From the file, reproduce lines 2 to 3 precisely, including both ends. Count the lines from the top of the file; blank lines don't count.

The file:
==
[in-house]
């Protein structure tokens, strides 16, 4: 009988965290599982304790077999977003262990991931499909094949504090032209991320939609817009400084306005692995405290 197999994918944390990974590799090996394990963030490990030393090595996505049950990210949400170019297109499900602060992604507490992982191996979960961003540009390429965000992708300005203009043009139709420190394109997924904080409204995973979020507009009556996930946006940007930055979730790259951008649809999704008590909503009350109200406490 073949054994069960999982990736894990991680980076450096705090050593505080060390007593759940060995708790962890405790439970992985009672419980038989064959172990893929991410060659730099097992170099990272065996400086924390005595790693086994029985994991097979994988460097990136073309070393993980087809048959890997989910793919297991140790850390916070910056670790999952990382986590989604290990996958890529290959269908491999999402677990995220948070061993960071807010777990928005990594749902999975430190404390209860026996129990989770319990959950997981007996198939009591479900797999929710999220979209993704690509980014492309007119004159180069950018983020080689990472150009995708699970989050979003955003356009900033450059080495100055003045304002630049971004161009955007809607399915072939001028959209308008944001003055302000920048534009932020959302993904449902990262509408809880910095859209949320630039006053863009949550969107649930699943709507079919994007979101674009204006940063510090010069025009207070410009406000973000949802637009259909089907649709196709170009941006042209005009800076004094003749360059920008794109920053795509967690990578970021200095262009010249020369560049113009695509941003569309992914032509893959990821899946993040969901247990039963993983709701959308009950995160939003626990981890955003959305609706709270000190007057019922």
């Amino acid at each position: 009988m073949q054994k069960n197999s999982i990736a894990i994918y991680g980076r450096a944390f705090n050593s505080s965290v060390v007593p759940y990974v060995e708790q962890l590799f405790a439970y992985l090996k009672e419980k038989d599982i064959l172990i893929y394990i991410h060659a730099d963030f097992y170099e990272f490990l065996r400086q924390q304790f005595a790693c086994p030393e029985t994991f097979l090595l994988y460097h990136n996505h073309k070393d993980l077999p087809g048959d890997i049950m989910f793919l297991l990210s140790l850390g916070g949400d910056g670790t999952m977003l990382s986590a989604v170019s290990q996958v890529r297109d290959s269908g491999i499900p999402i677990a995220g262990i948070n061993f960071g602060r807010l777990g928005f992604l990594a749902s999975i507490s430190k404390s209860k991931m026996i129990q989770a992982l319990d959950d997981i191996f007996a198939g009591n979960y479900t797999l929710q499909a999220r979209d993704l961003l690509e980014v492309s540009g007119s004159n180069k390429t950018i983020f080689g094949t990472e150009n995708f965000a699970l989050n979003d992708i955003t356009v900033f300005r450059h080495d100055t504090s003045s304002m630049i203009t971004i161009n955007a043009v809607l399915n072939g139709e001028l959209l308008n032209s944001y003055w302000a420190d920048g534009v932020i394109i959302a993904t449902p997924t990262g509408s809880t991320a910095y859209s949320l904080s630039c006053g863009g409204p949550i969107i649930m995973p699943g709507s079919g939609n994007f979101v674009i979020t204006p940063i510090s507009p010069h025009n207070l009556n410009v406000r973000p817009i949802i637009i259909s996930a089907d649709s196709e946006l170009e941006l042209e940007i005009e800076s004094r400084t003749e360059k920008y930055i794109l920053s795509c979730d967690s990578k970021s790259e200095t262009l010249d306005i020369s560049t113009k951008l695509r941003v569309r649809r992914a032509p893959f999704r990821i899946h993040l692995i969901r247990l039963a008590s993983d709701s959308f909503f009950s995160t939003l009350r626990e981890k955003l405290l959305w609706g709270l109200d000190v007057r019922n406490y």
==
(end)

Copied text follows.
């Protein structure tokens, strides 16, 4: 009988965290599982304790077999977003262990991931499909094949504090032209991320939609817009400084306005692995405290 197999994918944390990974590799090996394990963030490990030393090595996505049950990210949400170019297109499900602060992604507490992982191996979960961003540009390429965000992708300005203009043009139709420190394109997924904080409204995973979020507009009556996930946006940007930055979730790259951008649809999704008590909503009350109200406490 073949054994069960999982990736894990991680980076450096705090050593505080060390007593759940060995708790962890405790439970992985009672419980038989064959172990893929991410060659730099097992170099990272065996400086924390005595790693086994029985994991097979994988460097990136073309070393993980087809048959890997989910793919297991140790850390916070910056670790999952990382986590989604290990996958890529290959269908491999999402677990995220948070061993960071807010777990928005990594749902999975430190404390209860026996129990989770319990959950997981007996198939009591479900797999929710999220979209993704690509980014492309007119004159180069950018983020080689990472150009995708699970989050979003955003356009900033450059080495100055003045304002630049971004161009955007809607399915072939001028959209308008944001003055302000920048534009932020959302993904449902990262509408809880910095859209949320630039006053863009949550969107649930699943709507079919994007979101674009204006940063510090010069025009207070410009406000973000949802637009259909089907649709196709170009941006042209005009800076004094003749360059920008794109920053795509967690990578970021200095262009010249020369560049113009695509941003569309992914032509893959990821899946993040969901247990039963993983709701959308009950995160939003626990981890955003959305609706709270000190007057019922």
């Amino acid at each position: 009988m073949q054994k069960n197999s999982i990736a894990i994918y991680g980076r450096a944390f705090n050593s505080s965290v060390v007593p759940y990974v060995e708790q962890l590799f405790a439970y992985l090996k009672e419980k038989d599982i064959l172990i893929y394990i991410h060659a730099d963030f097992y170099e990272f490990l065996r400086q924390q304790f005595a790693c086994p030393e029985t994991f097979l090595l994988y460097h990136n996505h073309k070393d993980l077999p087809g048959d890997i049950m989910f793919l297991l990210s140790l850390g916070g949400d910056g670790t999952m977003l990382s986590a989604v170019s290990q996958v890529r297109d290959s269908g491999i499900p999402i677990a995220g262990i948070n061993f960071g602060r807010l777990g928005f992604l990594a749902s999975i507490s430190k404390s209860k991931m026996i129990q989770a992982l319990d959950d997981i191996f007996a198939g009591n979960y479900t797999l929710q499909a999220r979209d993704l961003l690509e980014v492309s540009g007119s004159n180069k390429t950018i983020f080689g094949t990472e150009n995708f965000a699970l989050n979003d992708i955003t356009v900033f300005r450059h080495d100055t504090s003045s304002m630049i203009t971004i161009n955007a043009v809607l399915n072939g139709e001028l959209l308008n032209s944001y003055w302000a420190d920048g534009v932020i394109i959302a993904t449902p997924t990262g509408s809880t991320a910095y859209s949320l904080s630039c006053g863009g409204p949550i969107i649930m995973p699943g709507s079919g939609n994007f979101v674009i979020t204006p940063i510090s507009p010069h025009n207070l009556n410009v406000r973000p817009i949802i637009i259909s996930a089907d649709s196709e946006l170009e941006l042209e940007i005009e800076s004094r400084t003749e360059k920008y930055i794109l920053s795509c979730d967690s990578k970021s790259e200095t262009l010249d306005i020369s560049t113009k951008l695509r941003v569309r649809r992914a032509p893959f999704r990821i899946h993040l692995i969901r247990l039963a008590s993983d709701s959308f909503f009950s995160t939003l009350r626990e981890k955003l405290l959305w609706g709270l109200d000190v007057r019922n406490y």